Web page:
• Warning: Spoilers
    Associate producer: John Stone. Executive producer: Sol M. Wurtzel. Copyright 22 October 1937 by 20th Century-Fox Film Corporation. New York opening at the Central: 18 September 1937 (ran one week). U.S. release: 22 October 1937. 6,125 feet. 68 minutes.

    SYNOPSIS: A gangster's moll is murdered at the Hottentot Club. Charlie suspects foul play.

    NOTES: Number fifteen of the sixteen pictures made by Warner Oland in the series, and the third of five (four with Oland and one with Toler) directed by Eugene Forde.

    COMMENT: A lively entry with a great cast that will particularly delight Harold Huber's vast legion of fans. Harold has almost as much dialogue as Charlie himself in this one. In fact, all the players deliver solidly with the one notable exception of the player who is finally unmasked as the killer. Oddly, said player is happily convincing up to that moment but is then totally unable to strike the right murderous attitudes. Fortunately, the rest of the cast line-up more than compensates for this lapse, particularly Louise Henry (a charmingly vivacious catalyst), Joan Woodbury (who performs a torrid dance number with eye-catching dexterity), and the wonderfully perky heroine, Joan Marsh.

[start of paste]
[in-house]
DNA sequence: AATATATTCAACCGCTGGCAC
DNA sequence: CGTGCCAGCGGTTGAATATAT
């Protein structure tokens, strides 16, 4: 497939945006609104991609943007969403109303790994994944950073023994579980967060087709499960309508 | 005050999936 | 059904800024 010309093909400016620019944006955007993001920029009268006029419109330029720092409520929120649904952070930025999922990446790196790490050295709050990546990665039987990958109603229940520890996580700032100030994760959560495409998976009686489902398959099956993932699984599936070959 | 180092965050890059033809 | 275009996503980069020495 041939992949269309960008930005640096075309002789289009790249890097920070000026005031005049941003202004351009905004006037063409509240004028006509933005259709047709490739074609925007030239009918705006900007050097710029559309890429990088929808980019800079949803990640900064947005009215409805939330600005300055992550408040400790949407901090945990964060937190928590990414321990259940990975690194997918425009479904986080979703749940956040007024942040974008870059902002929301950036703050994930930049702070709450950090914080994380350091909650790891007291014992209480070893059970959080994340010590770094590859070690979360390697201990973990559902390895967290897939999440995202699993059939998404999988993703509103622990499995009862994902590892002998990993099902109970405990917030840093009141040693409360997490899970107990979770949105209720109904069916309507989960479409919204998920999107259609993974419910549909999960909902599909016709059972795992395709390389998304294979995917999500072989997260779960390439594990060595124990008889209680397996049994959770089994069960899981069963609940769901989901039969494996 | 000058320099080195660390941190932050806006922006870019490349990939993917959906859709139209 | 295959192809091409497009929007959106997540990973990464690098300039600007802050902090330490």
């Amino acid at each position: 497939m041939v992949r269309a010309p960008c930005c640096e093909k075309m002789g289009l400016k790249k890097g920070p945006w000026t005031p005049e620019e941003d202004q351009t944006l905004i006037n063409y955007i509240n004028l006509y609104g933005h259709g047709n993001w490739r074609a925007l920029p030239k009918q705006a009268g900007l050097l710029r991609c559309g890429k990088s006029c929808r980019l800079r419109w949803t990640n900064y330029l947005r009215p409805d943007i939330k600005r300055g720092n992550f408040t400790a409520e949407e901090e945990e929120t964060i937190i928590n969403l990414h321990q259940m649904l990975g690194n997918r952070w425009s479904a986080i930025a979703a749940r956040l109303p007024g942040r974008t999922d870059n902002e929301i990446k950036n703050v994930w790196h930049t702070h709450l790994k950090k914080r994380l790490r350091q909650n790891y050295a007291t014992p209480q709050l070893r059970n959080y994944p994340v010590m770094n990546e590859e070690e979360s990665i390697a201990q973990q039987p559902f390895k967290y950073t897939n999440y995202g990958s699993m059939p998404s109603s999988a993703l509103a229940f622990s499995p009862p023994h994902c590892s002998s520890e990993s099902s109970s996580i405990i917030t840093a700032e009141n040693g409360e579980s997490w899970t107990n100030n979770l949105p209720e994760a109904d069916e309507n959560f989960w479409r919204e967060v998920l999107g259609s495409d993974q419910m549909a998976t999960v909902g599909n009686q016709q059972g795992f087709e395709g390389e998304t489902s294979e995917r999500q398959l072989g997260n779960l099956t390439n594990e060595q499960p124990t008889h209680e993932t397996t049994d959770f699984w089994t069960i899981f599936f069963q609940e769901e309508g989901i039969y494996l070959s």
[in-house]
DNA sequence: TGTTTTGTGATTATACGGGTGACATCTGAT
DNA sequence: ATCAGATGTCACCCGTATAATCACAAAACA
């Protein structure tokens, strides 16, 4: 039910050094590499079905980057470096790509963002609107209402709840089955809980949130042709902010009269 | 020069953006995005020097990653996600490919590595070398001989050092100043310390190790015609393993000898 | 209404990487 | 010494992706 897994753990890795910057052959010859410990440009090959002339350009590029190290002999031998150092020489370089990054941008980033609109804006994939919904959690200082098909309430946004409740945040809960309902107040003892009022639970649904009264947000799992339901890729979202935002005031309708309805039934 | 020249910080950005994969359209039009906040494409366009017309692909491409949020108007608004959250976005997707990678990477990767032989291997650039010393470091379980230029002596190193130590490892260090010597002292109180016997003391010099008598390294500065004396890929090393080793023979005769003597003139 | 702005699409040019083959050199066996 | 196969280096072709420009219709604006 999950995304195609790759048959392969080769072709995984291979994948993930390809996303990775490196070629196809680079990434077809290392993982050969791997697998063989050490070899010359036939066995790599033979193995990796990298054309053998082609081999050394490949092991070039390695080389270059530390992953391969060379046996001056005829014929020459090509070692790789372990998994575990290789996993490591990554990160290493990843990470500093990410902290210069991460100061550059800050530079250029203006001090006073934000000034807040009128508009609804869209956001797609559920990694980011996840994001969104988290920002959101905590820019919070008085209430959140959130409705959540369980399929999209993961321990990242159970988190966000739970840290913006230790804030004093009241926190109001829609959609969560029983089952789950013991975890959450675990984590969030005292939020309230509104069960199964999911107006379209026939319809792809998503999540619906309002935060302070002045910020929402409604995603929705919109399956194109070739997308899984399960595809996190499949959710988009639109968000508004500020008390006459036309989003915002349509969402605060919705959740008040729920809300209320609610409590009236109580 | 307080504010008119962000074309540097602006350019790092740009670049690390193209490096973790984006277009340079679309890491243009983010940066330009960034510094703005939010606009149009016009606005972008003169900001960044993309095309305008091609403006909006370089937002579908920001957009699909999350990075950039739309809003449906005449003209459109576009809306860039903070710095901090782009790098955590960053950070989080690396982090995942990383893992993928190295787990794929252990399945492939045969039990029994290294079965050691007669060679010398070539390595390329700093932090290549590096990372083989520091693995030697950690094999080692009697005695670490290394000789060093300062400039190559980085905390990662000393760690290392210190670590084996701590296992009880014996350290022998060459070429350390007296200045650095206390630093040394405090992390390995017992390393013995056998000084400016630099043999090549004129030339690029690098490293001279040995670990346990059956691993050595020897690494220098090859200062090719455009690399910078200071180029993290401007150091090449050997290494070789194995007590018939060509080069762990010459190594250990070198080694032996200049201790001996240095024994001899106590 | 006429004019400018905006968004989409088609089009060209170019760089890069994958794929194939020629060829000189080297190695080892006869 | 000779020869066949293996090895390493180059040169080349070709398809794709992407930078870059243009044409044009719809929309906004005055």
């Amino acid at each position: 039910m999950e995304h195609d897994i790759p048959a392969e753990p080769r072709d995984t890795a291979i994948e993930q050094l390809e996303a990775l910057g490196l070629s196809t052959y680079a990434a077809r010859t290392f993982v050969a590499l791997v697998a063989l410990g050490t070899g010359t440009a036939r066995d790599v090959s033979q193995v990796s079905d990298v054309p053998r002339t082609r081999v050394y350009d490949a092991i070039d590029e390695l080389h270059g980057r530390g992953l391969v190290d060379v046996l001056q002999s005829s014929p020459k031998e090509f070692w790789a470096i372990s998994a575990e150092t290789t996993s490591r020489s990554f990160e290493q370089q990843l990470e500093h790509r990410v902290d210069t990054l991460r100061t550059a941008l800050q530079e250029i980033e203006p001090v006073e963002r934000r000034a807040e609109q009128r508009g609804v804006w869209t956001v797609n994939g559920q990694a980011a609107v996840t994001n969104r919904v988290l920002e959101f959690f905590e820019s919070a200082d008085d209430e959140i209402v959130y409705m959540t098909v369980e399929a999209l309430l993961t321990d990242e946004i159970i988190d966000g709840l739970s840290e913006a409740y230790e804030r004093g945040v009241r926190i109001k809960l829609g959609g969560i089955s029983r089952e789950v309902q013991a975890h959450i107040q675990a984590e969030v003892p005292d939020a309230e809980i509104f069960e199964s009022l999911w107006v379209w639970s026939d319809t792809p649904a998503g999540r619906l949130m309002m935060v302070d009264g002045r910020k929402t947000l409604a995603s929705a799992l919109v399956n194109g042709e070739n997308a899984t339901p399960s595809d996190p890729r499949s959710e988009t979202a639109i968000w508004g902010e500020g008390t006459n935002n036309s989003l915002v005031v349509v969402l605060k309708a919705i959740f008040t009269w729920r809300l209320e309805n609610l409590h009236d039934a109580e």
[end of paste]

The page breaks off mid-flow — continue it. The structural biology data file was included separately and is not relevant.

Director Forde's staging varies from happily out-of-the-box (the cortege of welcoming police cars speeding off to the blaring strains of "Chinatown, My Chinatown"), to the reasonably stylish (Miss Woodbury versus the camera hounds) to the inconspicuously incompetent (a couple of wrong angles here and there that edit none too smoothly).

    As for the mystery itself, it's not only quite intriguing but fast paced and most lavishly (by "B"-picture standards) presented. Harry Jackson's lustrous photography deserves a special commendation.